On May Day, the Peoples Power Assembly held a two-mile march and car caravan that ended at Baltimore City Hall, where participants held a United Workers’ Assembly. Workers spoke on many of the major issues facing the working class and resolved to take action.
Joyce Butler of the PPA co-chaired the assembly with Sharon Black. Butler introduced Rev. Annie Chambers, who proclaimed the history of May Day as our history and called for a real minimum wage of $25.
Steven Ceci spoke on behalf of unemployed workers, explaining that a huge number of workers are not receiving their benefits. Ceci is a former hospitality worker and Amazon warehouse worker. The assembly plans to hold a press conference on Friday, May 7, to demand that people receive their unemployment benefits and will be holding protests in the near future.
Lars Bertling, Game Workers Unite representative, declared the need to fight against capitalism and for socialism.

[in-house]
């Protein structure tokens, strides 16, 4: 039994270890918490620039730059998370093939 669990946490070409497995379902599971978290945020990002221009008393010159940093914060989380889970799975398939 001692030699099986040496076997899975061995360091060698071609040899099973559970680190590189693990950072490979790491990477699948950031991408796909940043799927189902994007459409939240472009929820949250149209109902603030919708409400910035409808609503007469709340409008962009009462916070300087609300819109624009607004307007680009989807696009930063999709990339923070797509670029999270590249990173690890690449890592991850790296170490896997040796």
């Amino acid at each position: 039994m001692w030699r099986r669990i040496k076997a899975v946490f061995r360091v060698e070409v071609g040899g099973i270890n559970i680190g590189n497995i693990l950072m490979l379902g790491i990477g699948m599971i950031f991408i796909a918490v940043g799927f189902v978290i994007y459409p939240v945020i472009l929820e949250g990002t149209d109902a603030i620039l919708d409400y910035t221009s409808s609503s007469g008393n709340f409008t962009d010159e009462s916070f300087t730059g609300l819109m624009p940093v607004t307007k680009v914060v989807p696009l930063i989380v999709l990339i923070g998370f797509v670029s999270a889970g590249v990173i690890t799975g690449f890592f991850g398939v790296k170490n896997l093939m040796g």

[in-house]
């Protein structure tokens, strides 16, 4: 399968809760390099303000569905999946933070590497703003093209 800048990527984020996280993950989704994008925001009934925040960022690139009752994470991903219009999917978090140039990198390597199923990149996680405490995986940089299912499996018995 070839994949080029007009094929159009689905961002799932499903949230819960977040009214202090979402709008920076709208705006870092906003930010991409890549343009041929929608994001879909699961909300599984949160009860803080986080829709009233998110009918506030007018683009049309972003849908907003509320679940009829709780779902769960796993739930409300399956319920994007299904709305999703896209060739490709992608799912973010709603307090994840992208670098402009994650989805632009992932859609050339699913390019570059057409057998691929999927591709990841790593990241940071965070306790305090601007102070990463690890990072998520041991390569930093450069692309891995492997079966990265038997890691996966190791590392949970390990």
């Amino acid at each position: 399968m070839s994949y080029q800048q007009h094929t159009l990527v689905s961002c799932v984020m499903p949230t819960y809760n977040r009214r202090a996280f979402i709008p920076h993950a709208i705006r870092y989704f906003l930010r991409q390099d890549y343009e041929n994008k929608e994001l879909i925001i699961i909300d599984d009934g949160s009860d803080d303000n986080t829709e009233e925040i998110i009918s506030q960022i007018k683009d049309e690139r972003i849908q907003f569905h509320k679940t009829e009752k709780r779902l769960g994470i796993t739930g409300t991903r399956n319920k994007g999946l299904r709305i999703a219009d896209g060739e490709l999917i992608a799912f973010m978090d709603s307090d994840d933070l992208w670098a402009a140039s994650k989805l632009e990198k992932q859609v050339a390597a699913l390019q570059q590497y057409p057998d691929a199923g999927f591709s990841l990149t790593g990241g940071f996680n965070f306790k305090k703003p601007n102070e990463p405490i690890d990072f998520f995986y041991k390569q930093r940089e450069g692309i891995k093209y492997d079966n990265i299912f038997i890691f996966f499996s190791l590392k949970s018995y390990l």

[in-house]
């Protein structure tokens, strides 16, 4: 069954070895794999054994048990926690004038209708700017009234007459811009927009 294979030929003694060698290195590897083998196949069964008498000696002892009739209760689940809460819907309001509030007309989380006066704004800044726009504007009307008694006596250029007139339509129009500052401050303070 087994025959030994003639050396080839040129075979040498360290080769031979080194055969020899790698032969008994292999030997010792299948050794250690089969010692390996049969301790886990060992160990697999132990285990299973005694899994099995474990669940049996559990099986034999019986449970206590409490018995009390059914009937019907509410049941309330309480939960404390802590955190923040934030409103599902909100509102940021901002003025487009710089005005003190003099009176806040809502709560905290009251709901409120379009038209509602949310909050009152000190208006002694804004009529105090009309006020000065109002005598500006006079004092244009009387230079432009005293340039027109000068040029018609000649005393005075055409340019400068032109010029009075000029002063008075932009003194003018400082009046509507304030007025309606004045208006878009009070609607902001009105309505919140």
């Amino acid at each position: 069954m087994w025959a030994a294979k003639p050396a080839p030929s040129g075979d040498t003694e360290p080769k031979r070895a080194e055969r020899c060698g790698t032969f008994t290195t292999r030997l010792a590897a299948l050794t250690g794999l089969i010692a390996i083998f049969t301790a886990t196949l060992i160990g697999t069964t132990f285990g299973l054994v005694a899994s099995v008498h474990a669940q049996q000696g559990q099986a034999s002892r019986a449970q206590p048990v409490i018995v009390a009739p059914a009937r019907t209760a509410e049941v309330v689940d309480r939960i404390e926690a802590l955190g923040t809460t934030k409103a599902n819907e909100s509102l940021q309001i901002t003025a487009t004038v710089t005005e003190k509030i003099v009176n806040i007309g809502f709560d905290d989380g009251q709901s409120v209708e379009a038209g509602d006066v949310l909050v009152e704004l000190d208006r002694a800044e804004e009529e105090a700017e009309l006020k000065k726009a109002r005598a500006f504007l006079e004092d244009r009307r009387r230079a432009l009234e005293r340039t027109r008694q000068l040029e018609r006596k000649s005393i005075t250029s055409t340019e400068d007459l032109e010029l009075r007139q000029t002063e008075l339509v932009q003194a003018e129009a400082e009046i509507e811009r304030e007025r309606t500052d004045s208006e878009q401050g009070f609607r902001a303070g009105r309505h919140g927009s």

Prisoners are workers too! Alec Summerfield and Marilyn Barnes, mother of Marlyn Barnes, who died under suspicious circumstances at Harford County Jail, gave powerful presentations. They represented the Prisoners Solidarity Committee and the Peoples Power Assembly.
Following a presentation by American Federation of Government Employees representative Andrew Concon, the assembly voted to support the Protect the Right to Organize Act (PRO Act), a bill in Congress to defend the rights of workers organizing for union representation. They also called for President Joe Biden to immediately issue an executive order protecting union rights in the wake of Amazon’s theft of the election in Bessemer, Ala.
Russ Mack highlighted the connection between racism, police terror and the workers’ struggle, calling on participants to “Say their names” to highlight the rash of police killings that took place during and after the trial of Derek Chauvin.
Abby Sea from Bmore 4 Border Justice highlighted the importance of supporting im/migrant rights.
The Assembly heard a special message from a Baltimore Amazon worker and an exciting message from the Los Angeles struggle to defend “hero pay” for essential workers and stop Kroger’s store closings by John Parker of the Harriet Tubman Center for Social Justice.
The video clips included here were just a small part of the hour-long workers’ program.
SLL photos: Andre Powell
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